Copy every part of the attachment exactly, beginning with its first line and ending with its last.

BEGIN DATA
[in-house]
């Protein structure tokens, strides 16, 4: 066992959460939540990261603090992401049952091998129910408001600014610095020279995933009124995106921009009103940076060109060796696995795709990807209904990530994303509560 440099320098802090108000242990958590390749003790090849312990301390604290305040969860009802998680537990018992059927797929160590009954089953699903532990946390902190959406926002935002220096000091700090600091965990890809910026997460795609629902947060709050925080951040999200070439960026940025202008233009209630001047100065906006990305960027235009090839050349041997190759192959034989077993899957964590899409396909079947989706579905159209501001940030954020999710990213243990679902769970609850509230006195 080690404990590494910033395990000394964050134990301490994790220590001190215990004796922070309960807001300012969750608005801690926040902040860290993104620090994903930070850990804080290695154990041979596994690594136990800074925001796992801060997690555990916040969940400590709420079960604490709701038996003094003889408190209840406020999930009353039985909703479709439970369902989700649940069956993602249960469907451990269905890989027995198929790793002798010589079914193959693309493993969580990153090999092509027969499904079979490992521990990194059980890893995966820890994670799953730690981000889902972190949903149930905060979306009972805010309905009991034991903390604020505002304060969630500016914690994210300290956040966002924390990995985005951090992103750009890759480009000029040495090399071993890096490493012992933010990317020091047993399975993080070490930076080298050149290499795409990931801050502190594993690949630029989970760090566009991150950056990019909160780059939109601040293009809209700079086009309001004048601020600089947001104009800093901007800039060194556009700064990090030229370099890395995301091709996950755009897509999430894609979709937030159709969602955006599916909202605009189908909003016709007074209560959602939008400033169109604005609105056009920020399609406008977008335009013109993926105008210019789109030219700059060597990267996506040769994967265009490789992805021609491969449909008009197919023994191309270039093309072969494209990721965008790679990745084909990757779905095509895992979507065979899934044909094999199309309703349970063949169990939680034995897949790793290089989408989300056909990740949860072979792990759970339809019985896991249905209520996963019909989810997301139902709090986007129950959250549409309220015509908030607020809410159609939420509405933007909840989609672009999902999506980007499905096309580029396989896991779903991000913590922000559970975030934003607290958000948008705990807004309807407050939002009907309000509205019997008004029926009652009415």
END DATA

[in-house]
């Protein structure tokens, strides 16, 4: 066992959460939540990261603090992401049952091998129910408001600014610095020279995933009124995106921009009103940076060109060796696995795709990807209904990530994303509560 440099320098802090108000242990958590390749003790090849312990301390604290305040969860009802998680537990018992059927797929160590009954089953699903532990946390902190959406926002935002220096000091700090600091965990890809910026997460795609629902947060709050925080951040999200070439960026940025202008233009209630001047100065906006990305960027235009090839050349041997190759192959034989077993899957964590899409396909079947989706579905159209501001940030954020999710990213243990679902769970609850509230006195 080690404990590494910033395990000394964050134990301490994790220590001190215990004796922070309960807001300012969750608005801690926040902040860290993104620090994903930070850990804080290695154990041979596994690594136990800074925001796992801060997690555990916040969940400590709420079960604490709701038996003094003889408190209840406020999930009353039985909703479709439970369902989700649940069956993602249960469907451990269905890989027995198929790793002798010589079914193959693309493993969580990153090999092509027969499904079979490992521990990194059980890893995966820890994670799953730690981000889902972190949903149930905060979306009972805010309905009991034991903390604020505002304060969630500016914690994210300290956040966002924390990995985005951090992103750009890759480009000029040495090399071993890096490493012992933010990317020091047993399975993080070490930076080298050149290499795409990931801050502190594993690949630029989970760090566009991150950056990019909160780059939109601040293009809209700079086009309001004048601020600089947001104009800093901007800039060194556009700064990090030229370099890395995301091709996950755009897509999430894609979709937030159709969602955006599916909202605009189908909003016709007074209560959602939008400033169109604005609105056009920020399609406008977008335009013109993926105008210019789109030219700059060597990267996506040769994967265009490789992805021609491969449909008009197919023994191309270039093309072969494209990721965008790679990745084909990757779905095509895992979507065979899934044909094999199309309703349970063949169990939680034995897949790793290089989408989300056909990740949860072979792990759970339809019985896991249905209520996963019909989810997301139902709090986007129950959250549409309220015509908030607020809410159609939420509405933007909840989609672009999902999506980007499905096309580029396989896991779903991000913590922000559970975030934003607290958000948008705990807004309807407050939002009907309000509205019997008004029926009652009415």